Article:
10 Reasons Why Paul Thomas Anderson Is The Greatest Filmmaker Of Our Generation
5. Character Work
A great writer can add layers to all his creations, even if they feature in the story for a time and purpose largely of no significance, and even if they are not people, but the period or the landscape the story is set in. Complexity does not arise from knowing the deepest desires of the characters you create, but in knowing how their interactions with the world they inhabit influence those desires and how these desires shape that world.
Anderson realizes this in his films with the most indecorous amusement. He toys with his characters till they are fully in his control and he can make them dance to his gratifying beats. They remain as human as they were on the page, with their complexity intact. But they rise above the mundanity of being human to become parables and lore-like manifestations, something only a great director can do.
A majority of his work relies on the effectiveness of the ensemble of unhinged loners he assimilates to tell his story with. They complain and offer solace, they destroy and mend, they love and despise with an uproarious passion, all to great effect – their reality is palpable, and their consummate cinematic ability to sweep us off our feet makes for much more than just a good character study. They become elemental to our experience of the film and their delicately assembled triumphs and losses are inherited fully by us, without any questions asked.
Anderson’s characters reveal themselves to us in instalments, not just as the film covers its narrative sentence, but as we view them repeatedly. And yet, it is as if from the very first time we meet them, we are instantly aware of their dualities and their hypocrisies, as well their humanity.
We think know everything of Daniel Plainview the first time we see him in that mine hole – a man bound by greed, ambition and a twisted sense of duty and religion, but we are nonetheless educated in the richness of his existence every time we view the film. Our understanding may not advance any farther from knowing him completely from the very first shot of his dirty, mangled body in that mine hole, but our fascination keeps on growing.
Each performer in a Paul Thomas Anderson film brings something to the table even they wouldn’t able to on any other film, let alone imagining anyone else doing it instead of them.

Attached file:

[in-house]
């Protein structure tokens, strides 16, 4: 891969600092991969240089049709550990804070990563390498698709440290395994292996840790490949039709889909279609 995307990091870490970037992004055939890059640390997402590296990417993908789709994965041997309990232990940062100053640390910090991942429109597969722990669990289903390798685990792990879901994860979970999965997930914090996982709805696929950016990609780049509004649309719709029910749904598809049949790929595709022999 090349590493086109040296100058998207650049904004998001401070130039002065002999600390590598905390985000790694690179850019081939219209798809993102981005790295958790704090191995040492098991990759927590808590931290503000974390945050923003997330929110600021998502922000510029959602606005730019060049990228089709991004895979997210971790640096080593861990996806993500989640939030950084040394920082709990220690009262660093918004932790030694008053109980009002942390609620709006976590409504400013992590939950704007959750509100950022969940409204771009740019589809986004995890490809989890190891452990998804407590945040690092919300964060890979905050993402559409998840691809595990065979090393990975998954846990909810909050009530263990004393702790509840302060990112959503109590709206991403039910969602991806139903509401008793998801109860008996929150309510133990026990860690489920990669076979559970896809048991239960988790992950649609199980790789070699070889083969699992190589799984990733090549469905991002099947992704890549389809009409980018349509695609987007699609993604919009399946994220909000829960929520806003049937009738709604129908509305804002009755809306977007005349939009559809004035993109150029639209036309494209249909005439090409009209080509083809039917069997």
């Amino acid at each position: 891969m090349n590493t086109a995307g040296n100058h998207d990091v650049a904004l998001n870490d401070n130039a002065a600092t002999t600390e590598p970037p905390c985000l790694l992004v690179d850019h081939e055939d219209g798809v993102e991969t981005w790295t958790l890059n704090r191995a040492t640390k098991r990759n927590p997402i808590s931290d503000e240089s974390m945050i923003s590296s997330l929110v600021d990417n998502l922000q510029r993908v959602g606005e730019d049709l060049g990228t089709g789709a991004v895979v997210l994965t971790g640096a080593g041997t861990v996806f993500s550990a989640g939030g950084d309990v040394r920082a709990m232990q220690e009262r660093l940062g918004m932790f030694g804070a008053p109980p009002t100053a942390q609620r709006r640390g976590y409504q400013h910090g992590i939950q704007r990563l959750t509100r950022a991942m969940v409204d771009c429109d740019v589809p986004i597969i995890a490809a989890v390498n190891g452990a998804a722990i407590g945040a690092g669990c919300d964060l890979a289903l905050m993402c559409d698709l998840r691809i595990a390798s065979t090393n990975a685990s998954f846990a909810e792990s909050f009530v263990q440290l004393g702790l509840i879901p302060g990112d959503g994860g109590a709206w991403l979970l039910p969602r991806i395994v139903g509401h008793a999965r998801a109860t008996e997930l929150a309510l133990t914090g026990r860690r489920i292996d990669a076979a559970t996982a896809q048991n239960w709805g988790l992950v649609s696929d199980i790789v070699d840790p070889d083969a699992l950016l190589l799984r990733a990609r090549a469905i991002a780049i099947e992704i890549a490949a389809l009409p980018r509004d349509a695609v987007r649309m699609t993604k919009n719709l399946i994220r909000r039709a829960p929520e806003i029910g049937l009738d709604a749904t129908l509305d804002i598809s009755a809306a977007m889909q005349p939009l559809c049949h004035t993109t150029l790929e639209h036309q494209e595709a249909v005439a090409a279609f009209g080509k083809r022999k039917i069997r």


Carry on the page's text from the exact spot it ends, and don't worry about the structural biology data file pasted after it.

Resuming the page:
From the straight-faced, weary, tragically comical turn of Burt Lancaster in “Boogie Nights”, to the quietly self-assured and reassuring voice of Emily Watson in “Punch-Drunk Love” and perhaps more than anything else, the vulnerable, but unbroken sincerity of Philip Seymour Hoffman in “Magnolia”, even the side players are a flock of the most remarkable breed of actors, effortlessly giving some of the greatest performances of their lifetimes.
And then there are those whose work is not merely a milestone in their careers, but also in the art of film acting. Daniel Day-Lewis as the insatiable Daniel Plainview in “There Will Be Blood’, fixing his gaze on someone and conveying all of the character’s sense of pride, lust and the most humane self-doubt through his eyes or Joaquin Phoenix and Philip Seymour Hoffman as the master and devotee in “The Master”, both so violently, destructively and humanly in love with each other, seem to have broken the mould and brought in something entirely their own to the craft.
Anderson’s actors fully understand that it is essential not only to offer up the most honest realization of a character possible, but communicate in ambivalent, whispered terms the vision of the filmmaker. When Julianne Moore goes to fight her ex-husband in court for the custody of her son in “Boogie Nights”, the despondency she displays could not be more human, and then again, it is only as real as the urgency with which she finds a substitute for her son in a younger actress working in a production company while they both are on drugs. Does this exist only to satisfy the filmmaker’s singular, distorted vision or does it have real-life parallels? The answer to both is yes.
3. Experience over Realism
Cinema from the past few years has been, to say the least, highly informative. As we move farther away from the fantasy land of Old Hollywood in favour of grittier, grimier stuff, filmmakers keep going back to genres and stylings that made cinema a fuller, more pleasing experience than just portraying humans in ways that are true and relatable, but hardly work towards to serving your senses.
Musicals are popular once again, and so are intelligent, if slightly implausible science fiction as evidenced by the success of films like “La La Land” and “Ex-Machina” that on paper seem like difficult ideas to sell. All of this goes to show how as significant realism is to audiences today, we also yearn for the Old Hollywood extravaganzas that made us swoon – where experience was just as much a priority as telling good, real stories.
Paul Thomas Anderson is in relentless pursuit of presenting a most vital, complete experience in his work without compromising on a realistic depiction of human beings. A man destroys a restaurant bathroom, but all Anderson makes us think of is the woman waiting for him to return to their date outside because as real as the darkness that caused this man to vandalise the bathroom is, the woman who seems to be the only one to understand his isolation seems like a fantasy he, and by extension we, have somehow come to earn.